JimPinto Article : Inflection Point

J

Thread Starter

Jim Pinto

Automation Listers :

My new article : Scarcity & Abundance - The Inflection Point as published in Industrial Controls Intelligence & Plant Systems Report,
December 2000, is on the web at :
http://www.jimpinto.com/writings/inflection.html

Previous topics - "Automation in Decline" and "Companies in Trouble" - generated a lot of debate and discussion on this List. On that theme, rather than simply being the reporter of
recession, I would prefer to present a path to renewed industrial automation success. This new article reviews the possibilities within a larger perspective.

Abundances and scarcities play out in a spiral of reciprocity, with each producing its opposite in the cycles of economic advance. The inflection point is where significant growth and wealth is generated for leaders who utilizes knowledge and
creativity to manipulate the future abundance while it is still a scarcity.

For industrial automation, several new inflection points will arrive in the next couple of decades.
Here, I suggest my favorite possibilities.

Please take a look. And, I'll appreciate your comments and feedback, and perhaps some stimulating good A-list discussion!

Cheers:
jim
----------/
Jim Pinto
email : [email protected]m
web: www.JimPinto.com
San Diego, CA., USA
----------/
 
R

R A Peterson

<<<A typical PC uses about one kW hour per year. So, the billion computers which are expected to be connected to the Internet over the next five
years each will consume as much electricity as the entire US economy does today. So, power - once an "abundance" - will become a "scarcity". >>>

http://www.jimpinto.com/writings/inflection.html

Quoting from Jim's missive reveals what appears to be a pretty substantial arithmatic error.

A typical PC must use far more then a kW-hour per year. Most PCs use 200 watts or so (typical monitors are 100 watts or more), or perhaps 1/5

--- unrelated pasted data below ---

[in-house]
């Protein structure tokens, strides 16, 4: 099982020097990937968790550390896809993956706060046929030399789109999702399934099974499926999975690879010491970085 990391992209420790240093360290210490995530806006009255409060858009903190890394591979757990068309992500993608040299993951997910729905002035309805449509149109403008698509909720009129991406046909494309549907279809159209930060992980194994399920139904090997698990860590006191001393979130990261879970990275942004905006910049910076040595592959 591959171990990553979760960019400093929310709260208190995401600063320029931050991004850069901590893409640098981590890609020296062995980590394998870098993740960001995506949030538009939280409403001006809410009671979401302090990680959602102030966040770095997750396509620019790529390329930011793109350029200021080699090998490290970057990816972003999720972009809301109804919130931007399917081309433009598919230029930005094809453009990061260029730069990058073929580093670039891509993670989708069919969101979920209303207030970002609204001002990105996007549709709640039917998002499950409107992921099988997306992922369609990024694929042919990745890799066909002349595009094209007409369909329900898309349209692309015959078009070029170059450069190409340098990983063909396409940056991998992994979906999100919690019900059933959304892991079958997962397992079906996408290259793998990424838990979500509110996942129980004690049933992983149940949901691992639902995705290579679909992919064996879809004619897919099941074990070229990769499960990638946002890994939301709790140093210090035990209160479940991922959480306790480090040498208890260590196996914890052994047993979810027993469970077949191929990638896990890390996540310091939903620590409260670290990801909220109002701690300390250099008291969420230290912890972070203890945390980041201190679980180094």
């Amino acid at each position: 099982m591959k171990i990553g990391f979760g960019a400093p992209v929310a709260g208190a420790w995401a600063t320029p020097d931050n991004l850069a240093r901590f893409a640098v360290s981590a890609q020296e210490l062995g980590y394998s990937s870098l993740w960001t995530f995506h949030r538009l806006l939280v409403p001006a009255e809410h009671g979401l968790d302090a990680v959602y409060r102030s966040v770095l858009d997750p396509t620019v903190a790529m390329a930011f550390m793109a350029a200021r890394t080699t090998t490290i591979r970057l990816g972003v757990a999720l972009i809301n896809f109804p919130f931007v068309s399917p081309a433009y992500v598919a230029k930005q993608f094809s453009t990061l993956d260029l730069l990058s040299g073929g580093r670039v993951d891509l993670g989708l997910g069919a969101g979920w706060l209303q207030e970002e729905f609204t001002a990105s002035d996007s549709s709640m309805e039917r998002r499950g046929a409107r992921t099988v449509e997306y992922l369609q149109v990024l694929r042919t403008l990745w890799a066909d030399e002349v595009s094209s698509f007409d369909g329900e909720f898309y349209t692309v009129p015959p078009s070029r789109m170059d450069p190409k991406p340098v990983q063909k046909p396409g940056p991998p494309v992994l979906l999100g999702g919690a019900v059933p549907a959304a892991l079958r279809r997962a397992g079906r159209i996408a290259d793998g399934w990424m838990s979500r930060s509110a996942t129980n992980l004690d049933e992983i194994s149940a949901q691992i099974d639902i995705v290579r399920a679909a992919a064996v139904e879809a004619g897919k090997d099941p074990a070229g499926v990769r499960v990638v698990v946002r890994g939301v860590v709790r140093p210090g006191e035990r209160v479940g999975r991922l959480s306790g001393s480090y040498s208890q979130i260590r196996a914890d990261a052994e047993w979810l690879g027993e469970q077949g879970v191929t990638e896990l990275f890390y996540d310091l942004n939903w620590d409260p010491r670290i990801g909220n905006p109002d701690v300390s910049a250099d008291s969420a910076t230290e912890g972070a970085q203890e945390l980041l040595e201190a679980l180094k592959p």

Kw-hour per hour. Perhaps he meant 1 kW-hour per DAY.

How many kw-hours per day can a 600 megawatt plant put out? 600,000,000 watts X 24 hours = 14,400,000,000 watt-hrs or 14,400,000 kw-hr per day. At a billion kw-hrs per day just for these computers, we'd need seventy (70) 600 megawatt generating stations just to supply the power for these computers.

Unless MY math is screwed up. ;-)
 
W
No, your math isn't. In fact that is one of the main reasons for the power problems in the Northwest and California. When the persons of greenish political persuasion trashed the nuclear power industry, they didn't leave anywhere efficient or cost effective to get new electricity from...and now everybody has a computer (well, in my house there are four, but you all knew that I was strange).

Walt Boyes

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fax:801-749-7142
 
Ref - my article "Scarcity & Abundance - the inflection point":
http://www.jimpinto.com/writings/inflection.html

[email protected] wrote :

>Quoting from Jim's missive reveals what appears to be a pretty
>substantial arithmetic error.
>A typical PC must use far more then a kW-hour per year.

Jim Pinto responds :

Whoops !
I meant 1000 kWhours per year!
Thanks for catching the error !

The online article has been corrected, with some clarification to include peripherals and embedded Internet connections
- here is the corrected text:

"A typical PC uses about a thousand kW hours per year. The billion computers which are expected to be connected to the Internet over the next five years, together with peripherals and hundreds of billions of embedded chips, will consume as much electricity as the entire US economy does today. So, power - once an "abundance" - will become a "scarcity". "

Cheers:
jim
----------/
Jim Pinto
email : [email protected]
web: www.JimPinto.com
San Diego, CA., USA
----------/
 
My dimensional analysis I learned in High-School Chemistry and is one of the most useful bits of education that came out of high school makes me think we have too many units of measurement here. At least for my little brain.

Isn't it sufficient to say that if a PC consumes 200 watts on the average, a 600 megawatt plant can power: (600,000,000 watts/ 1 plant) times (1 pc / 200 watts) we arrive at 3,000,000 pc's / plant. So each plant generates power for 3
million pc's.

(1,000,000,000 pc's/world) times (1 plant/ 3,000,000 pc's) yields 333 plants
to
support the world's pc's.

But in retrospect it seems we weren't talking about all of them online at once.

Now looking back at the original post, Jim's Kw-hour per year of a device estimated to run at 200 watts would indicate each computer was run for 5 hours per year on the average. That does seem kinda light, so the supposition that was